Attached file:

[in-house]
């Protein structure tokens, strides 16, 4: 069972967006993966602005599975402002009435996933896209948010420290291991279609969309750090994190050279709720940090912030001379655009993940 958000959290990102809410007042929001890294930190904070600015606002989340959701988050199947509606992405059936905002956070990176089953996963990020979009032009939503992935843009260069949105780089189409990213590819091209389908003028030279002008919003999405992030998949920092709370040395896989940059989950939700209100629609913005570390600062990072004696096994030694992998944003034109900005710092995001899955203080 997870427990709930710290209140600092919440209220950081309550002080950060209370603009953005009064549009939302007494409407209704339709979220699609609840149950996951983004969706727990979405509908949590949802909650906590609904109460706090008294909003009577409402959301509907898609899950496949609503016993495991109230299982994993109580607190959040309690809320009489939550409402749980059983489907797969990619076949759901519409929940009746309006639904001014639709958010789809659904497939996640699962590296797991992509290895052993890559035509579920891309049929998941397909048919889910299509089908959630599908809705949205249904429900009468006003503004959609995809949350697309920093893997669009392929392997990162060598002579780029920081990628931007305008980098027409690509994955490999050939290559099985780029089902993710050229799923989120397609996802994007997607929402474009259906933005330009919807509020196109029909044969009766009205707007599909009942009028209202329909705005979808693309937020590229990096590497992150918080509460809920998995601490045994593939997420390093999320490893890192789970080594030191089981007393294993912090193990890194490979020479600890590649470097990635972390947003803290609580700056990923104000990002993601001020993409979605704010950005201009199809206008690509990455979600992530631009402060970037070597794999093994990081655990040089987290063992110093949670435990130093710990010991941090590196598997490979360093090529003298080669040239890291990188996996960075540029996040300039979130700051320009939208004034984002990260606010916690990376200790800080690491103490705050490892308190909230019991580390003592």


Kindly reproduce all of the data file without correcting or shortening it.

[in-house]
């Protein structure tokens, strides 16, 4: 069972967006993966602005599975402002009435996933896209948010420290291991279609969309750090994190050279709720940090912030001379655009993940 958000959290990102809410007042929001890294930190904070600015606002989340959701988050199947509606992405059936905002956070990176089953996963990020979009032009939503992935843009260069949105780089189409990213590819091209389908003028030279002008919003999405992030998949920092709370040395896989940059989950939700209100629609913005570390600062990072004696096994030694992998944003034109900005710092995001899955203080 997870427990709930710290209140600092919440209220950081309550002080950060209370603009953005009064549009939302007494409407209704339709979220699609609840149950996951983004969706727990979405509908949590949802909650906590609904109460706090008294909003009577409402959301509907898609899950496949609503016993495991109230299982994993109580607190959040309690809320009489939550409402749980059983489907797969990619076949759901519409929940009746309006639904001014639709958010789809659904497939996640699962590296797991992509290895052993890559035509579920891309049929998941397909048919889910299509089908959630599908809705949205249904429900009468006003503004959609995809949350697309920093893997669009392929392997990162060598002579780029920081990628931007305008980098027409690509994955490999050939290559099985780029089902993710050229799923989120397609996802994007997607929402474009259906933005330009919807509020196109029909044969009766009205707007599909009942009028209202329909705005979808693309937020590229990096590497992150918080509460809920998995601490045994593939997420390093999320490893890192789970080594030191089981007393294993912090193990890194490979020479600890590649470097990635972390947003803290609580700056990923104000990002993601001020993409979605704010950005201009199809206008690509990455979600992530631009402060970037070597794999093994990081655990040089987290063992110093949670435990130093710990010991941090590196598997490979360093090529003298080669040239890291990188996996960075540029996040300039979130700051320009939208004034984002990260606010916690990376200790800080690491103490705050490892308190909230019991580390003592």